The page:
Jews in the Regency
Posted by JW on March 17, 1998 at 01:59:37:
In response to Re: Jews in Regency, written by Leanne S on March 16, 1998 at 18:39:01
] ] ] Was there any ostracism of Jews in the Regency? Were they unwelcome in Austen's social circle (the landed gentry) or higher echelons? Did money or royal favour pave the way for any? Did any "make little" or hide their Jewishness?
] ] JW: The position of Jews in England was a contradictory one. On the one hand eminent families like the Rothschilds stood as high as any--they had financed the campaign against Napoleon in Spain and elsewhere in Europe. However, Jews were in practice excluded from many posts and functions. This was not due to anti-Semitism as such but to the fact that taking office,as an MP for example, involved taking a Christian oath, and observant Jews would not. There were also a group of Jews who had converted to the Church of England, of whom the most famous was Disraeli who became Prime Minister. There is little evidence of systematic anti-Jewish feeling in Britain at that time--indeed many European Jews immmigrated because of the lack of discrimination. But there was undoubtedly a good deal of informal prejudice.
] So socially, the Rothschilds and other Jewish banking families would be visible in genteel social circles? If not Almack's, then they would be present at other soirees held during the London Season?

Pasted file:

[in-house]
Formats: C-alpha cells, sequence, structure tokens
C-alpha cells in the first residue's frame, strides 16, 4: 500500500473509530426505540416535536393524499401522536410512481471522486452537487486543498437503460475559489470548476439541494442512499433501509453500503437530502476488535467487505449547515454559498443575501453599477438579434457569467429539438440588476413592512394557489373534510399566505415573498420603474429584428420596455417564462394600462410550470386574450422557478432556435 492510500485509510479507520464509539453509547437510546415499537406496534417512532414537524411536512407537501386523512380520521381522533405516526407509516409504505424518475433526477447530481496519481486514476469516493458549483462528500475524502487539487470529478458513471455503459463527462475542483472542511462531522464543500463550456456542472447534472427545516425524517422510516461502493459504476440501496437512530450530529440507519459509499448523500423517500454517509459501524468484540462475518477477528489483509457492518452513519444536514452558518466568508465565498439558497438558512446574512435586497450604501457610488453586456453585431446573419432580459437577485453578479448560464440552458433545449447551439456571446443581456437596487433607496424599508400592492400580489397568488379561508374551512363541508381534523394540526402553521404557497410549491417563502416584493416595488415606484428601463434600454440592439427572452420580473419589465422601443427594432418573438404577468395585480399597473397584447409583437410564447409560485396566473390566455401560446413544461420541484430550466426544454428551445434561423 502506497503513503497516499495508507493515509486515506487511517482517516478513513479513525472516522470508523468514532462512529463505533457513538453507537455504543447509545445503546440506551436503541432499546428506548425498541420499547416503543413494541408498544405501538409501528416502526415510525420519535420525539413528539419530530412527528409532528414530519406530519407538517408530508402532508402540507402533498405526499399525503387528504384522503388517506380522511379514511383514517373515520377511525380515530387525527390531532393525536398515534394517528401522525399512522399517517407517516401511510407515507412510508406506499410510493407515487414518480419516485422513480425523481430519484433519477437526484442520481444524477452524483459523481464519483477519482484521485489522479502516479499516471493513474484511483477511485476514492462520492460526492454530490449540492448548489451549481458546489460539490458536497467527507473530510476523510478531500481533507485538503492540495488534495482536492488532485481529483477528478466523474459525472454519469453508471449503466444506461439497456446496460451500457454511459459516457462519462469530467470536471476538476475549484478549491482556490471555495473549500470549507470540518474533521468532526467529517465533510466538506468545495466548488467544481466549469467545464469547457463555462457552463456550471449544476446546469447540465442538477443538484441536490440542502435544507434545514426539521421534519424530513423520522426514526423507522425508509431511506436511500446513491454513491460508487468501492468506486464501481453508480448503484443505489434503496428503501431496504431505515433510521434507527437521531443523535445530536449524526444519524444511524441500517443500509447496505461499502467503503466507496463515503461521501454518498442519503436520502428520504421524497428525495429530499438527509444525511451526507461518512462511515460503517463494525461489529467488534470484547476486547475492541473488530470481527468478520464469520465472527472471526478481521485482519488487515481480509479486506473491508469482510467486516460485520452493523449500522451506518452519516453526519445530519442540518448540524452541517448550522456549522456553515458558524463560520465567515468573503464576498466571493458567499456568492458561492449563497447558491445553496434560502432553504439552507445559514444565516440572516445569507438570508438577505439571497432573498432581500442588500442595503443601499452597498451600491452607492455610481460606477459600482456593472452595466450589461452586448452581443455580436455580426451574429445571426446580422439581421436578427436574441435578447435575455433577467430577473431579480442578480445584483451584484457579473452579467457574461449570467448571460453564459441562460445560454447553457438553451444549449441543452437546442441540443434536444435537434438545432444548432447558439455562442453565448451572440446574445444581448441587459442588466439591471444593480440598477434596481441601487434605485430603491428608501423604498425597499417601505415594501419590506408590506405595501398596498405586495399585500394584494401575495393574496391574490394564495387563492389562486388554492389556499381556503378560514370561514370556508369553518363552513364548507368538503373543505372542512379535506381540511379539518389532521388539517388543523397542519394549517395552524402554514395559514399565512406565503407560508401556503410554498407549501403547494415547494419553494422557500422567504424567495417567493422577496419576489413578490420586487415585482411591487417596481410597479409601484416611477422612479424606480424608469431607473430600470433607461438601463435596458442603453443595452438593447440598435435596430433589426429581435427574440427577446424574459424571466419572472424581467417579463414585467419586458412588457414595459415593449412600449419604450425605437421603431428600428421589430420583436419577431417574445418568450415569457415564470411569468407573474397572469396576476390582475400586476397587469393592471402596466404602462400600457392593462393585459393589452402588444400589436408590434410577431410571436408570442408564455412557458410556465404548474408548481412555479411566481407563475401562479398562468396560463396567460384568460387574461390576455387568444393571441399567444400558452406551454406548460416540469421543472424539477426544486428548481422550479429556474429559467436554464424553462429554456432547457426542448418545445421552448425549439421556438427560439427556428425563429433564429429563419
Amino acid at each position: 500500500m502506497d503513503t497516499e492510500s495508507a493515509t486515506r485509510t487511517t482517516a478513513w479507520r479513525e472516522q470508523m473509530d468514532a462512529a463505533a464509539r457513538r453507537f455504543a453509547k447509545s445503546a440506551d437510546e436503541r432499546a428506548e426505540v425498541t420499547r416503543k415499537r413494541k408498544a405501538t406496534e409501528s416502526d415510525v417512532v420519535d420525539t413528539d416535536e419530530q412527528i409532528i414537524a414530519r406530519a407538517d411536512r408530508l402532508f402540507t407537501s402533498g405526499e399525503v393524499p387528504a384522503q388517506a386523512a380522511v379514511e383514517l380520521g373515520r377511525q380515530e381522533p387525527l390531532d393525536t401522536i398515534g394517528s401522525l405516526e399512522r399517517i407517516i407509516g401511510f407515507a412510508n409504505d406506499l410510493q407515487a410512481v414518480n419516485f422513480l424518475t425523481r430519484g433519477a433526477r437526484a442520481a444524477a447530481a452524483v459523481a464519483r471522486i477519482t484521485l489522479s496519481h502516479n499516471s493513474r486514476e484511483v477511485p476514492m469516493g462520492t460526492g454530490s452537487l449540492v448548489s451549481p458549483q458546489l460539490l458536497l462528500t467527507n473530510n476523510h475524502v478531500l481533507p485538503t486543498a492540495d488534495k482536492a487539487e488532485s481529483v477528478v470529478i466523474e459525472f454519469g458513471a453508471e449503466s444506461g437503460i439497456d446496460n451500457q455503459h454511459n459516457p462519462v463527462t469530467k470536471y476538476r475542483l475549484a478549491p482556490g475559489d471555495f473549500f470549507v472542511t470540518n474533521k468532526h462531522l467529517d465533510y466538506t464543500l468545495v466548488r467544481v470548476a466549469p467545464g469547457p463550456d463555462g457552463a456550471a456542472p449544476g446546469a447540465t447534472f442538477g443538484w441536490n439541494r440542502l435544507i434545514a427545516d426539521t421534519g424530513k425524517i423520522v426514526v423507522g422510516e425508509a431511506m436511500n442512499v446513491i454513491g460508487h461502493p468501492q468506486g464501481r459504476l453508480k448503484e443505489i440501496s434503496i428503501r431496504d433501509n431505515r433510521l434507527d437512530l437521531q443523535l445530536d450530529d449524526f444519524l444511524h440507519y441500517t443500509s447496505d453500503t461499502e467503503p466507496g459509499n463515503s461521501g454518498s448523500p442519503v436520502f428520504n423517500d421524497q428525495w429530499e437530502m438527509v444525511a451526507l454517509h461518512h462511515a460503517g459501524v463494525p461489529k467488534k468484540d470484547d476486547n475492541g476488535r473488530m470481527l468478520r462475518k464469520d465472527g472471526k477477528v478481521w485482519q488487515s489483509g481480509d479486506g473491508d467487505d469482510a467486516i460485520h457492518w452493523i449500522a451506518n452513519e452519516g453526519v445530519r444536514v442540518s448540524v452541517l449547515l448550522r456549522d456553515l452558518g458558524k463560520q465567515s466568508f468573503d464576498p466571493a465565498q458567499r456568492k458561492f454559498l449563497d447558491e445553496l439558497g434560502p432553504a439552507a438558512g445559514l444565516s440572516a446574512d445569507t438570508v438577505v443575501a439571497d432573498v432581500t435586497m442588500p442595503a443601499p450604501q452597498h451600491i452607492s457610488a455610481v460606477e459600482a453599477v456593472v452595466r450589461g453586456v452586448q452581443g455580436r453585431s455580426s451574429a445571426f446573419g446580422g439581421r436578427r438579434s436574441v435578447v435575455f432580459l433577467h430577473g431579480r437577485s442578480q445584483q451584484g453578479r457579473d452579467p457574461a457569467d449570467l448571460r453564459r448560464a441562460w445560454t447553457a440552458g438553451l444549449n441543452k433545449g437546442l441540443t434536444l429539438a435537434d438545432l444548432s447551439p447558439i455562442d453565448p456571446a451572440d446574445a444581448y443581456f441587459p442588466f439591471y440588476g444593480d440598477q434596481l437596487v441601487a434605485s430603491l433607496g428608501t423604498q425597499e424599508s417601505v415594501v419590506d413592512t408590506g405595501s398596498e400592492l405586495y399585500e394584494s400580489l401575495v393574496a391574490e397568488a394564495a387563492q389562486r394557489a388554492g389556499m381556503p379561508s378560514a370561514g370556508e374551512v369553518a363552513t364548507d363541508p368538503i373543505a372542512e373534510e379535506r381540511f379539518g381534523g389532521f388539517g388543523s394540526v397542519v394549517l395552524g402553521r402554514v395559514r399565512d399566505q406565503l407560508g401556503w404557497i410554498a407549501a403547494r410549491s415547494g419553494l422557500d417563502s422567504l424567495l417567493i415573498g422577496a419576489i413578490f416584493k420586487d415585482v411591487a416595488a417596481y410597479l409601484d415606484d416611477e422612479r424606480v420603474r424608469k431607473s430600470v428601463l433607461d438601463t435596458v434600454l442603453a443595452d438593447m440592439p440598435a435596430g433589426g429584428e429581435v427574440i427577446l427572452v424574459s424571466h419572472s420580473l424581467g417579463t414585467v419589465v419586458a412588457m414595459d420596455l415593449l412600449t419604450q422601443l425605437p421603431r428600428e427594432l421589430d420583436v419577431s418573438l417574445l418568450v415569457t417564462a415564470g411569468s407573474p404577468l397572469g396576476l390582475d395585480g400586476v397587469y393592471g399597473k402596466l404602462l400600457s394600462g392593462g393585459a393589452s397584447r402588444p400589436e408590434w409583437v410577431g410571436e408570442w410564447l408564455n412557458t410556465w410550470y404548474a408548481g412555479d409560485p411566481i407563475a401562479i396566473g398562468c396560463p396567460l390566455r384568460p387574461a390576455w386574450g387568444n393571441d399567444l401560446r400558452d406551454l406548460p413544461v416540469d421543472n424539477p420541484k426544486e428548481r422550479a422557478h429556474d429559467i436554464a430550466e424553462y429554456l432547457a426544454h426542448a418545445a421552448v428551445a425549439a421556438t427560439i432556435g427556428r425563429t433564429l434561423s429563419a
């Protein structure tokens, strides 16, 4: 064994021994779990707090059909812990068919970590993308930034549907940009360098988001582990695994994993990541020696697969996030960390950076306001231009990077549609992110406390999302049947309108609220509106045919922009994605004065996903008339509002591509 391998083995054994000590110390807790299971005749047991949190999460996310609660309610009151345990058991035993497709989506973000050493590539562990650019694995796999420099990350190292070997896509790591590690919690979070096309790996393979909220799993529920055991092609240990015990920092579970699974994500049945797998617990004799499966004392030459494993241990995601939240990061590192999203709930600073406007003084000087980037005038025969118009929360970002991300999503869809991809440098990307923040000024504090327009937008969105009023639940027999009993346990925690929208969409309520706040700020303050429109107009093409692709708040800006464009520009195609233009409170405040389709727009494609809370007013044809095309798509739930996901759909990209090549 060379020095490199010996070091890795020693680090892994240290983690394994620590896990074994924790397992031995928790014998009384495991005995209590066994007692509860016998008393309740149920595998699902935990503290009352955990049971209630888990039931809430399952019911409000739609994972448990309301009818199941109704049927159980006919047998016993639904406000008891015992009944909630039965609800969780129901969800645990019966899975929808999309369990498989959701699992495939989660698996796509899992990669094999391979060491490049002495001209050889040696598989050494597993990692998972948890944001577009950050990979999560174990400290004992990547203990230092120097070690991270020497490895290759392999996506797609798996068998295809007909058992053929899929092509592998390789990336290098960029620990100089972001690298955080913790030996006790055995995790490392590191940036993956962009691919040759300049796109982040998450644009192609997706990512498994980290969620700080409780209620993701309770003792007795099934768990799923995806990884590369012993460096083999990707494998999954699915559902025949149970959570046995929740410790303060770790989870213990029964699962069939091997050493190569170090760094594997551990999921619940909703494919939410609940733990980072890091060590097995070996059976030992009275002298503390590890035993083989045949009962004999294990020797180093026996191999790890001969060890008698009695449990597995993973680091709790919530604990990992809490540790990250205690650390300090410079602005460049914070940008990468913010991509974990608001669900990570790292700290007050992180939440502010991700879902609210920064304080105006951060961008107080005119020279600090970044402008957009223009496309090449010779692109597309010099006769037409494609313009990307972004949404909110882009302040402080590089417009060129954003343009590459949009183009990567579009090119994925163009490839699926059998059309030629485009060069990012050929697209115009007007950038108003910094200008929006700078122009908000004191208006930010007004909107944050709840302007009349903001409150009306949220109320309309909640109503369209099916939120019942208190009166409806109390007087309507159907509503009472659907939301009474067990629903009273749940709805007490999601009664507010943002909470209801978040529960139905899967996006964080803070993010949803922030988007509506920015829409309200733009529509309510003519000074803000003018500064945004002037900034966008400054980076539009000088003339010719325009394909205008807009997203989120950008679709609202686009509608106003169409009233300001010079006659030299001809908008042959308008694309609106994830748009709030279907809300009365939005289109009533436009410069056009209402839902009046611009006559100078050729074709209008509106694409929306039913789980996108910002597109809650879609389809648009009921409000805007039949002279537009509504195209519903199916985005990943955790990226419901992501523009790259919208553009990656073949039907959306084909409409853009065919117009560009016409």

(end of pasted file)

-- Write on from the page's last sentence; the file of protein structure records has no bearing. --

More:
] Thanks for the info, JW!
JW: Absolutely--as a sideline on social acceptance, there was actually a character in London society known as the Mosaic Dandy, one of the group of extraordinary gentelemen who prided themselves above all on the originality of their clothes. Beau Brummell was the first among these of course. Certainly the Rothschilds would be present at Court. Bear in mind that in most of the rest of Europe the Jews were still confined to the ghetrtoes or Judengasse, as the Rothschilds had been at Frankfort. I am not saying that the usual unpleasant stereotypes were not present, but there were some mitigating factors not present in other parts. There was a small but quite influential group called the British Israelites, who believed that, as Britain had been chosen (obviously) to be the leading nation, the British must be descended from the Israelites, as the Bible says. Some of their converts did not do them much credit. Lord George Gordon who instigated the Gordon Riots, converted to Judaism. But the strain of religious seriousness which began in the late 18th century did have an effect on attitudes to Jews.
- British Israelites Tilde 06:29:35 3/17/98 (0)
Posting followups to old messages is disabled; instead go to the main index and post a new message which mentions this one.